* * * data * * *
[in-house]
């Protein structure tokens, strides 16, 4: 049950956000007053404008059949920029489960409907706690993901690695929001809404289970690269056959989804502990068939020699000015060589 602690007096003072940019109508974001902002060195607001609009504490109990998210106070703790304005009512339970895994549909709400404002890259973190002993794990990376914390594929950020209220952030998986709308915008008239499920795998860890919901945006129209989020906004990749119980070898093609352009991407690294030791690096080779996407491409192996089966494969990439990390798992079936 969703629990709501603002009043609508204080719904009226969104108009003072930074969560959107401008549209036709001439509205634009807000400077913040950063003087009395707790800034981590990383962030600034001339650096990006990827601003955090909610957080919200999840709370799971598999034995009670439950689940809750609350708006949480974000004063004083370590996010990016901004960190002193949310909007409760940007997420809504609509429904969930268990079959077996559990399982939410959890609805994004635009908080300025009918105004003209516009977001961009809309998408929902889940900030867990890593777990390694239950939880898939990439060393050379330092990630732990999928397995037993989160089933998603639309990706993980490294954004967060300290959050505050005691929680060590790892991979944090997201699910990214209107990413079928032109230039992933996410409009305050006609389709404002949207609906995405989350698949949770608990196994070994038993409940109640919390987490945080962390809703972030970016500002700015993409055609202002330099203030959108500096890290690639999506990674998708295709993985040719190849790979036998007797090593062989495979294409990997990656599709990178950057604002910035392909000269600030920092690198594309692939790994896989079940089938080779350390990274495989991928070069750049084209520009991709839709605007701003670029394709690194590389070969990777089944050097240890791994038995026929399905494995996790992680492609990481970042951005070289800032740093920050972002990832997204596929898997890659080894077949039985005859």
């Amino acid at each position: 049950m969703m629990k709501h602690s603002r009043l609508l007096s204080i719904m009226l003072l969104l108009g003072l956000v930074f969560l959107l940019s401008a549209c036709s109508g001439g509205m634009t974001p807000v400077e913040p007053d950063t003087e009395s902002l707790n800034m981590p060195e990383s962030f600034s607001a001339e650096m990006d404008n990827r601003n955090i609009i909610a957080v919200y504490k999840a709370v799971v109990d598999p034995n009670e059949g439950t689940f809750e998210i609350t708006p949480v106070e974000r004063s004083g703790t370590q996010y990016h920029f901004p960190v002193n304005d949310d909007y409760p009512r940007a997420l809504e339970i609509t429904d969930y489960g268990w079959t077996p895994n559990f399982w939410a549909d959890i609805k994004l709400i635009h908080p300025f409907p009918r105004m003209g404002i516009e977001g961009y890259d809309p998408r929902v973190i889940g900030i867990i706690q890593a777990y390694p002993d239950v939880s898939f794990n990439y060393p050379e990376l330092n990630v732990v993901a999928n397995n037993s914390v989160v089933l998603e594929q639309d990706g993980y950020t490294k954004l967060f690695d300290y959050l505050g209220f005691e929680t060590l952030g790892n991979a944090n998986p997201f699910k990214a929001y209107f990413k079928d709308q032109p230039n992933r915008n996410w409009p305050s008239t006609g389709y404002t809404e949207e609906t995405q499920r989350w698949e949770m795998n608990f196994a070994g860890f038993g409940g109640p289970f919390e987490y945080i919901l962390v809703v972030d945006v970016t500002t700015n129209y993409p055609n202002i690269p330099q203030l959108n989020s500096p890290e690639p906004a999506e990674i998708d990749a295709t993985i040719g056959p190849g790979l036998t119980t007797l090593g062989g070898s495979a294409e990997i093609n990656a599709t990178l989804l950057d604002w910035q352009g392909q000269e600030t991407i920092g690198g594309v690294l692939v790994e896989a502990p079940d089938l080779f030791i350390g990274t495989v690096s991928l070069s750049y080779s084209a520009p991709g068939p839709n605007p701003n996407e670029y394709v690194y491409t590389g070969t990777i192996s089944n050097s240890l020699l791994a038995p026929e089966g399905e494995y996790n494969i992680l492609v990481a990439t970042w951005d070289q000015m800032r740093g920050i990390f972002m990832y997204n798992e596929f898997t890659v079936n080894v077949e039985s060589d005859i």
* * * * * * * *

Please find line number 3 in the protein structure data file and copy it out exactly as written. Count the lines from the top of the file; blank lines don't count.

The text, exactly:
């Amino acid at each position: 049950m969703m629990k709501h602690s603002r009043l609508l007096s204080i719904m009226l003072l969104l108009g003072l956000v930074f969560l959107l940019s401008a549209c036709s109508g001439g509205m634009t974001p807000v400077e913040p007053d950063t003087e009395s902002l707790n800034m981590p060195e990383s962030f600034s607001a001339e650096m990006d404008n990827r601003n955090i609009i909610a957080v919200y504490k999840a709370v799971v109990d598999p034995n009670e059949g439950t689940f809750e998210i609350t708006p949480v106070e974000r004063s004083g703790t370590q996010y990016h920029f901004p960190v002193n304005d949310d909007y409760p009512r940007a997420l809504e339970i609509t429904d969930y489960g268990w079959t077996p895994n559990f399982w939410a549909d959890i609805k994004l709400i635009h908080p300025f409907p009918r105004m003209g404002i516009e977001g961009y890259d809309p998408r929902v973190i889940g900030i867990i706690q890593a777990y390694p002993d239950v939880s898939f794990n990439y060393p050379e990376l330092n990630v732990v993901a999928n397995n037993s914390v989160v089933l998603e594929q639309d990706g993980y950020t490294k954004l967060f690695d300290y959050l505050g209220f005691e929680t060590l952030g790892n991979a944090n998986p997201f699910k990214a929001y209107f990413k079928d709308q032109p230039n992933r915008n996410w409009p305050s008239t006609g389709y404002t809404e949207e609906t995405q499920r989350w698949e949770m795998n608990f196994a070994g860890f038993g409940g109640p289970f919390e987490y945080i919901l962390v809703v972030d945006v970016t500002t700015n129209y993409p055609n202002i690269p330099q203030l959108n989020s500096p890290e690639p906004a999506e990674i998708d990749a295709t993985i040719g056959p190849g790979l036998t119980t007797l090593g062989g070898s495979a294409e990997i093609n990656a599709t990178l989804l950057d604002w910035q352009g392909q000269e600030t991407i920092g690198g594309v690294l692939v790994e896989a502990p079940d089938l080779f030791i350390g990274t495989v690096s991928l070069s750049y080779s084209a520009p991709g068939p839709n605007p701003n996407e670029y394709v690194y491409t590389g070969t990777i192996s089944n050097s240890l020699l791994a038995p026929e089966g399905e494995y996790n494969i992680l492609v990481a990439t970042w951005d070289q000015m800032r740093g920050i990390f972002m990832y997204n798992e596929f898997t890659v079936n080894v077949e039985s060589d005859i």